It also notes the Government’s admission that the estimated impact of all sustainable travel interventions since 2009 has been a reduction in the number of car kilometres travelled per year of just 0.5% by 2021. In the context of this dismal record, the Science and Technology Committee hits the nail on the head when it states that “one important factor in consumers’ decisions to purchase a vehicle or not would be the availability, quality and cost of public transport, alternative options such as walking and cycling, and car share schemes.”

Accordingly, the committee states that: “The Government must develop a strategy to stimulate a low-emissions transport system, with the metrics and targets to match. This should aim to reduce the number of vehicles required, for example by: promoting and improving public transport; reducing its cost relative to private transport; encouraging vehicle usership in place of ownership; and encouraging and supporting increased levels of walking and cycling.” In other words, both the Committee on Climate Change and the Science and Technology Committee agree that, in terms of transport changes required to meet the climate emergency, what’s needed most is a reduction in car traffic through a shift to sustainable modes (walking, cycling and public transport). This can be achieved through improving the attractiveness of sustainable modes of transport and deterring car use.

The UK Government must develop a strategy to stimulate a low-emissions transport system. This should aim to reduce the number of vehicles required by supporting increased levels of walking and cycling.

Committee on Climate Change

Such an approach is also recommended by the European Academies Science Advisory Council in a 2019 report entitled Decarbonisation of Transport: Options and challenges[3].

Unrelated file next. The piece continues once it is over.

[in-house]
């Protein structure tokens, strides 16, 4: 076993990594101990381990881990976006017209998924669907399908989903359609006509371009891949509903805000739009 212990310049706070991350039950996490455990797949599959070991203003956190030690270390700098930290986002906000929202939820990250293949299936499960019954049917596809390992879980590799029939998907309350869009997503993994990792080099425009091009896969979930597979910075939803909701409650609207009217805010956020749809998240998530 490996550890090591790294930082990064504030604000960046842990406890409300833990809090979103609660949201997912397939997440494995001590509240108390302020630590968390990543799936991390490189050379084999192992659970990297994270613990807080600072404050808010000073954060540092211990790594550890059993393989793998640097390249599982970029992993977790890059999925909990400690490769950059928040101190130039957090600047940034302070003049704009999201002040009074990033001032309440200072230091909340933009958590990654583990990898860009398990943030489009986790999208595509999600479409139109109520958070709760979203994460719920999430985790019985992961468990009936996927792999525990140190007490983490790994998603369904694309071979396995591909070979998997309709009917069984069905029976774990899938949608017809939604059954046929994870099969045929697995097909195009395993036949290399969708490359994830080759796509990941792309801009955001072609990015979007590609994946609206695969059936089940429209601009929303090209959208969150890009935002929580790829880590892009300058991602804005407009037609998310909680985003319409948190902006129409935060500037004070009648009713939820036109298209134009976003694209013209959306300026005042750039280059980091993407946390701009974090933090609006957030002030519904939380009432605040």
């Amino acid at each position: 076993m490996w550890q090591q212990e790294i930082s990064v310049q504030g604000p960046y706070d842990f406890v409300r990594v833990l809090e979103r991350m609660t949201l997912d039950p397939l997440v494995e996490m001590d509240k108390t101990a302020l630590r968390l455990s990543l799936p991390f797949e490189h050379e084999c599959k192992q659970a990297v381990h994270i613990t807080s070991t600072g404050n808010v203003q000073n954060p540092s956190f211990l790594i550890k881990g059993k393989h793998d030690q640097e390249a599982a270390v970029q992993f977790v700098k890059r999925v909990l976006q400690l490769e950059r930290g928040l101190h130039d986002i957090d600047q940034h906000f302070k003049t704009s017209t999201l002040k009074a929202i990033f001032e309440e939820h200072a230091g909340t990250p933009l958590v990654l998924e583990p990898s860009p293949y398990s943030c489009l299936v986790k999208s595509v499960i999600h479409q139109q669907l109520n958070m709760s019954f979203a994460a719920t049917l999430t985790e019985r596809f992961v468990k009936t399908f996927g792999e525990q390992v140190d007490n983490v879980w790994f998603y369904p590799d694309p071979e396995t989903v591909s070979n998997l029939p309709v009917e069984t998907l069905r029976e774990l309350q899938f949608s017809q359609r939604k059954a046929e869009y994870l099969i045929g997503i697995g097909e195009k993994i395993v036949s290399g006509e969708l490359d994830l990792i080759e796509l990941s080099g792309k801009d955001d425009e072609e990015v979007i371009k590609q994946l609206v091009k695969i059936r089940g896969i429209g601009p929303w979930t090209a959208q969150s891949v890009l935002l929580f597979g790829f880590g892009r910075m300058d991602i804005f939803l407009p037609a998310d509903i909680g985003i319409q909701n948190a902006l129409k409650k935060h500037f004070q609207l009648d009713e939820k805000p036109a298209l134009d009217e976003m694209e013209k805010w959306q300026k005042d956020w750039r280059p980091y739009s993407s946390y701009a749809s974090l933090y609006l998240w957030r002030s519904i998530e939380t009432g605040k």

It notes that there is no ‘silver bullet’ concerning what needs to be done to facilitate the transition to a decarbonised future. While electric vehicles are often talked of as though they are a panacea, the report promotes the Avoid-Shift-Improve order of priorities[4], which puts better vehicle performance in last place in terms of its potential benefits.

Avoiding or containing demand for passenger and freight transport services can be achieved by enabling people to live closer to where they work, shop or study. This would reduce travel distances and make non-car modes more attractive for more trips, and thus promote mode shift. Improving the tailpipe performance of vehicles must be part of the answer to decarbonising transport, but it is clear that we cannot carry on as we are, simply in cleaner vehicles.

What’s really needed is that we travel differently.

  • Next week: Towards a radical change in how people and goods move 


  • [1] Reducing UK emissions; Committee on Climate Change, 2019

    [2] Clean Growth: Technologies for meeting the UK’s emissions reduction targets; House of Commons Science and Technology Committee, 2019

    [3] Decarbonisation of transport: options and challenges; European Academies Science Advisory Council, 2019

    [4] Sustainable Urban Transport: Avoid-Shift-Improve, Transport Service Advisory Services